You need to start with a level playing fieldand I mean that literally. The turntable needs to be level so the arm can properly track the record from beginning to end without wanting to “skate” from one end to the other.

 

The cartridge needs to be mounted and set up correctly. The tracking forceor the pressure of the stylus in the groovecan’t be too light or too heavy. And the geometric alignment of the cartridge has to be right in all three dimensions.

 

If all that sounds daunting, the good news is that many turntables come with the cartridge already set up, or might require just a couple of simple adjustments (usually tracking force and anti-skating). Or, your dealer or other specialist can set it up for you. But you might want to learn how to do it yourselftweaking your turntable to perfection is something many aficionados will tell you is supremely rewarding.

 

But not as rewarding as listening to your vinyl on a good, properly set-up turntable and system. It’s astounding how much music is engraved into those record groovesand how captivating and real a good record can sound.

Frank Doris

—> check out “Thoughts on the Vinyl Revival”

 

Disclaimer: Frank Doris handles U.S. public relations for Audio-Technica, a manufacturer of turntables, phono cartridges, and other products, and for high-end turntable manufacturer Spiral Groove. All opinions are his own.

Frank Doris is the chief cook & bottle washer for Frank Doris/Public Relations and works with a
number of audio & music industry clients. He’s been involved in audio 
& music for most of his life
and is a professional guitarist.

Bring Out Your Dead: Thoughts on the Vinyl Revival

The Vinyl Revival

All of us at The Absolute Sound who worked like mad to keep vinyl alive after the mainstream had officially declared it dead bear some responsibility for this travesty called The Vinyl Revival. The simple truth is that those who choose the right gear in the right combination and connect and calibrate it correctly and put it in the right space in the right way and continually maintain and finetune and tweak what they have can arguably experience a sonic benefit that could be just as convincingly attributed to subjective bias.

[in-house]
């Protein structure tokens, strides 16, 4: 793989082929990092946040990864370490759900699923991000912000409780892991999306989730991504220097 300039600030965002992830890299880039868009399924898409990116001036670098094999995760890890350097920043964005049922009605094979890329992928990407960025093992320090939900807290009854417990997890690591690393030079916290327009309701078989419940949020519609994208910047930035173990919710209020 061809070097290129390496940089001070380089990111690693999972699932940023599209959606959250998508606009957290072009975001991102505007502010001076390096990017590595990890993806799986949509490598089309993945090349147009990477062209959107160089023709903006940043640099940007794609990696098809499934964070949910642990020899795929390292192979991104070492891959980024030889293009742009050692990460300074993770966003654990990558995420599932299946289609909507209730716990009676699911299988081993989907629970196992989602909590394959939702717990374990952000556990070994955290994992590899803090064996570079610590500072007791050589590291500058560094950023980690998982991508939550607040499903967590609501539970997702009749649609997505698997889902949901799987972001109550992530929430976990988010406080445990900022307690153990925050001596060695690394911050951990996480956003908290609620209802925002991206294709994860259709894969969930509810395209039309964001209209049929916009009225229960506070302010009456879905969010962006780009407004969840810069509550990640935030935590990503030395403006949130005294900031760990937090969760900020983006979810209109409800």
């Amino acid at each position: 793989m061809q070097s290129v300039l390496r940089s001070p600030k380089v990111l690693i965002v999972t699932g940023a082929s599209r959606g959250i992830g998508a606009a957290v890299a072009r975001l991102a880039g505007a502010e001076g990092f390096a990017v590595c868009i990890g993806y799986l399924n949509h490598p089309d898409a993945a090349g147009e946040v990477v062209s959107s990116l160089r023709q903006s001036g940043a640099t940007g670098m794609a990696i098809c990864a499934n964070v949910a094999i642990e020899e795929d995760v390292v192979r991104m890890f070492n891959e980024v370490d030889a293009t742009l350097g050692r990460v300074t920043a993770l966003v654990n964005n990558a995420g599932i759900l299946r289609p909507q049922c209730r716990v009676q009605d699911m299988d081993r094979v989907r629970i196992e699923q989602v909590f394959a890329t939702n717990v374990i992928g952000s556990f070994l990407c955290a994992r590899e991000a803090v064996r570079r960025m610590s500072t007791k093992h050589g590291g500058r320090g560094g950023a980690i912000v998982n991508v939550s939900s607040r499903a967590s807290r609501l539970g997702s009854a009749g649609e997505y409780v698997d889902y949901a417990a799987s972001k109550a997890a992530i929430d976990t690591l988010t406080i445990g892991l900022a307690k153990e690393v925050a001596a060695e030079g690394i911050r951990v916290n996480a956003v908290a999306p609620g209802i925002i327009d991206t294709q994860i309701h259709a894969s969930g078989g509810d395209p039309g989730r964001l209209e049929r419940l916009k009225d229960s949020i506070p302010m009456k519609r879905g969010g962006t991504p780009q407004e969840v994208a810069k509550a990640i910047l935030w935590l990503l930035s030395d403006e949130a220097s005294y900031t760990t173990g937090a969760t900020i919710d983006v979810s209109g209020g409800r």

That would pertain, generously, to a small fraction of the hipsters who now bow down before vinyl like it will somehow save their pudgy souls. The other simple truth is that the vast majority would get better sound out of a cheap and easy to maintain all-digital rig than from the pricey, and laughably configured, setups they’re using to play their expensive virgin pressings on.

 

Like the rest of hipster culture, the vinyl thing is just another empty gesture borrowed from the past and embraced because it’s known and safe but has the aura of being vaguely transgressive. And, like everything else hipsters touch, they’re driving a stake through its heart by trying to keep it alive, taking something valid—for those who know its value—and turning it into a silly, affected joke.

 

We TAS staffers from vinyl’s darkest days did a great job of bringing LPs and tubes back from the dead. But they now exist almost solely to feed a vast army of zombie poseurs. Being more responsible for all that than we’d probably like to admit, the big question now is: What are we going to do about it?

Michael Gaughn

Michael Gaughn—The Absolute Sound, The Perfect Vision, Wideband, Stereo Review,
Sound & Vision, marketing, product design, a couple TV shows, some commercials, and
now this.